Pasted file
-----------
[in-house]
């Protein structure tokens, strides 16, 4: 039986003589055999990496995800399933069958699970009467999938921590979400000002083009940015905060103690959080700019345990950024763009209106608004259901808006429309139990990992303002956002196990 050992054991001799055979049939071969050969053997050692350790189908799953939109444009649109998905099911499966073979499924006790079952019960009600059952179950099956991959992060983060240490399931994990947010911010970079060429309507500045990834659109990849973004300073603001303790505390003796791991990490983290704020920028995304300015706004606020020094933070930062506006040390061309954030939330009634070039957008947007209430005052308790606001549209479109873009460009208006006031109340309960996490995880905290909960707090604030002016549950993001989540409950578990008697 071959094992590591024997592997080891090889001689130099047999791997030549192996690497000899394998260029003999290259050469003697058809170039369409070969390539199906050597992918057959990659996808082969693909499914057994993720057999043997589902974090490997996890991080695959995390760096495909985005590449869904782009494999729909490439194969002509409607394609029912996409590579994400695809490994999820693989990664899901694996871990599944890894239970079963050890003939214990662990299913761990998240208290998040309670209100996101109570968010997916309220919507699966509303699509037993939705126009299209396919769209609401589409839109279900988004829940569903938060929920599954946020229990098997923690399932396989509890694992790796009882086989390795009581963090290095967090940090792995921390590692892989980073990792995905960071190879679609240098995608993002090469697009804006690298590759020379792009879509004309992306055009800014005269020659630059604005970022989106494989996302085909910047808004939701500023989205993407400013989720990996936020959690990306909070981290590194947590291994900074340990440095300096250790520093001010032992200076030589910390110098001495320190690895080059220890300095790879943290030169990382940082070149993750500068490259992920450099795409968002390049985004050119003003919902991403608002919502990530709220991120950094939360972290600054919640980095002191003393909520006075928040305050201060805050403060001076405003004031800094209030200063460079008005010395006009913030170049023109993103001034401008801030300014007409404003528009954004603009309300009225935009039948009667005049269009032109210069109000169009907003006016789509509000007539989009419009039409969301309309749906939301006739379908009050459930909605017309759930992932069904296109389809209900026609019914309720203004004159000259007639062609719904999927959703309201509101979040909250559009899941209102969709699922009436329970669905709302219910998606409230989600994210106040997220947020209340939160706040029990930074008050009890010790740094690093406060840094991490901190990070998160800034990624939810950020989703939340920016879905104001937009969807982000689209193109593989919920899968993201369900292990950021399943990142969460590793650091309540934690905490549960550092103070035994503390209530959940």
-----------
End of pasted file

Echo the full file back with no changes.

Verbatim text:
[in-house]
């Protein structure tokens, strides 16, 4: 039986003589055999990496995800399933069958699970009467999938921590979400000002083009940015905060103690959080700019345990950024763009209106608004259901808006429309139990990992303002956002196990 050992054991001799055979049939071969050969053997050692350790189908799953939109444009649109998905099911499966073979499924006790079952019960009600059952179950099956991959992060983060240490399931994990947010911010970079060429309507500045990834659109990849973004300073603001303790505390003796791991990490983290704020920028995304300015706004606020020094933070930062506006040390061309954030939330009634070039957008947007209430005052308790606001549209479109873009460009208006006031109340309960996490995880905290909960707090604030002016549950993001989540409950578990008697 071959094992590591024997592997080891090889001689130099047999791997030549192996690497000899394998260029003999290259050469003697058809170039369409070969390539199906050597992918057959990659996808082969693909499914057994993720057999043997589902974090490997996890991080695959995390760096495909985005590449869904782009494999729909490439194969002509409607394609029912996409590579994400695809490994999820693989990664899901694996871990599944890894239970079963050890003939214990662990299913761990998240208290998040309670209100996101109570968010997916309220919507699966509303699509037993939705126009299209396919769209609401589409839109279900988004829940569903938060929920599954946020229990098997923690399932396989509890694992790796009882086989390795009581963090290095967090940090792995921390590692892989980073990792995905960071190879679609240098995608993002090469697009804006690298590759020379792009879509004309992306055009800014005269020659630059604005970022989106494989996302085909910047808004939701500023989205993407400013989720990996936020959690990306909070981290590194947590291994900074340990440095300096250790520093001010032992200076030589910390110098001495320190690895080059220890300095790879943290030169990382940082070149993750500068490259992920450099795409968002390049985004050119003003919902991403608002919502990530709220991120950094939360972290600054919640980095002191003393909520006075928040305050201060805050403060001076405003004031800094209030200063460079008005010395006009913030170049023109993103001034401008801030300014007409404003528009954004603009309300009225935009039948009667005049269009032109210069109000169009907003006016789509509000007539989009419009039409969301309309749906939301006739379908009050459930909605017309759930992932069904296109389809209900026609019914309720203004004159000259007639062609719904999927959703309201509101979040909250559009899941209102969709699922009436329970669905709302219910998606409230989600994210106040997220947020209340939160706040029990930074008050009890010790740094690093406060840094991490901190990070998160800034990624939810950020989703939340920016879905104001937009969807982000689209193109593989919920899968993201369900292990950021399943990142969460590793650091309540934690905490549960550092103070035994503390209530959940």